So, it just feels like this tremendous focus. That focus, and the less is more type of strategy, is just bearing fruit in terms of quality, which I think at the end of the day is the kind of ultimate manifestation of that blend, that intersection of the right business with the right creative.
When you work on a project for a long time, any developer will say it's easy to lose perspective. Is it just through user testing and feedback from the press playing early builds? How do you become sure that you're reaching that quality bar that you've set for yourself?
NE: It's certainly a combination of several of the things you've said. We continually test. We do not take for granted, even if we feel good about a game, that we're achieving quality, so we look for a tremendous amount of external validation.
The other thing -- again, this is kind of an infrastructure EA thing -- is that EA is very self-critical of the larger picture, so our marketing and sales partners and PR are very, very honest with the studios about the quality of software.
These are people that really understand what the market is looking for, what consumers are looking for, and we take that feedback extremely seriously.
It's a very strong collaboration of partnerships between the greater marketing and greater development, that I think is really paying off now. So, we just continually test. We look at it ourselves. We validate. And when we've got something that looks like it's really hit the mark like Dead Space, we really support it.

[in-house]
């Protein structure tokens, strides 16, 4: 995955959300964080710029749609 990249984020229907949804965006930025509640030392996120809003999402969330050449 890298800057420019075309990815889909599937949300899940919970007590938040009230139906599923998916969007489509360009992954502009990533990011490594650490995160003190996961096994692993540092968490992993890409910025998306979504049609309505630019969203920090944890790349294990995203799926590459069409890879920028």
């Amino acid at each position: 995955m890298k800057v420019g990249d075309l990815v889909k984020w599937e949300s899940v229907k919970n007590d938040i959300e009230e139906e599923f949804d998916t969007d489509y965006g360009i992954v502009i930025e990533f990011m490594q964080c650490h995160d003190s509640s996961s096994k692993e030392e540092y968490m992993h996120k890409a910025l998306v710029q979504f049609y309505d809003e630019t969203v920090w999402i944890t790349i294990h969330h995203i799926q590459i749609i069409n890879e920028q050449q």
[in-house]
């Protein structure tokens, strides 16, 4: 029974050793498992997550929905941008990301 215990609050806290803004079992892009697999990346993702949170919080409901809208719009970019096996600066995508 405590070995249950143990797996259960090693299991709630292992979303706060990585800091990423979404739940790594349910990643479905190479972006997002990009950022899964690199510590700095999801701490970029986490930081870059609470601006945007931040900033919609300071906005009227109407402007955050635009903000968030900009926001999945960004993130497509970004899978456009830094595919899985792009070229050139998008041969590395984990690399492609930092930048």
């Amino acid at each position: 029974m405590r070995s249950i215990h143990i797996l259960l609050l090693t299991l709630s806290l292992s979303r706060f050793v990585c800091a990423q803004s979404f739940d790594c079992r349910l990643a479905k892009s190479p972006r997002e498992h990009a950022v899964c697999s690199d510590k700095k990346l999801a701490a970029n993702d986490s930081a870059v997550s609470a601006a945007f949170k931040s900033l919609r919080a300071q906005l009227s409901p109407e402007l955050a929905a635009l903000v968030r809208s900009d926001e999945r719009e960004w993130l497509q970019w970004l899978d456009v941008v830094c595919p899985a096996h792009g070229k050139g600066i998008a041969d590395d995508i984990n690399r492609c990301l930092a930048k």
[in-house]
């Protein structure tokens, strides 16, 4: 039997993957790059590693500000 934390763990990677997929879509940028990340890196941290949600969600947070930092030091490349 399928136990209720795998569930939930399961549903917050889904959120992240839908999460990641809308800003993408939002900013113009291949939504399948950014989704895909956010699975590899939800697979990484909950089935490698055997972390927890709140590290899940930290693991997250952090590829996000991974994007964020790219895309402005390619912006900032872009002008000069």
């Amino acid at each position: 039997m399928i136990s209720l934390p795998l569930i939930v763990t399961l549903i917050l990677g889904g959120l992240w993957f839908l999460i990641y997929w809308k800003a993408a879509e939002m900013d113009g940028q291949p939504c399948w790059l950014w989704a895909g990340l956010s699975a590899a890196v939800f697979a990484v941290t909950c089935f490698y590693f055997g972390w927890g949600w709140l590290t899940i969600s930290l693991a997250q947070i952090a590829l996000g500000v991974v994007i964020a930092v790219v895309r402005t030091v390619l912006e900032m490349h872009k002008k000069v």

And we're going to see very strong marketing programs for our major releases like you saw with Mass Effect and the ad in the NFC Championship game, which is a two minute ad, and the Superbowl ad for Dante's Inferno. So, I think it's just part and parcel of this strategy coming together.
Now, who makes those kinds of decisions on those huge ad spends? Is that primarily something that's vested into your marketing department, or is that a studio level, something that you also have input into?
NE: The marketing department is integrated with the studio, so ultimately, something like the Superbowl ad would be Frank's decision as president of the games label. Of course, you wouldn't do that in a vacuum. John would be very and was very involved in that.
Again, that's very supportive of the initiatives that John's pursuing here, and that I really feel are working and creating excitement. So it's very much a group of people that get involved with a decision like that.
I guess what I would say is that the label and even the studios, because marketing is so completely and utterly integrated into the process... We start talking about the marketing program and how we want to expose our products very early on.
It's tied into how we build products, and when demos are ready, and how they're going to be ready for trade shows and beyond. It's a very tight process that has taken years to cultivate and perfect. It seems like we're really hitting our stride now.
You know, something that's been talked about recently is that the casual consumers are a little more fickle or a little more hesitant, whereas the Xbox 360/PS3 consumers are more willing to spend more frequently on titles. Does that influence the direction that Visceral goes, or is that just a natural alignment? Is that the foundation of your business?
NE: It's pretty much the foundation of our business. We're making games for that customer. We've got divisions, whether it's the mobile group or the Play label or EA Interactive -- which is sort of an umbrella name for a lot of different efforts in the more casual area.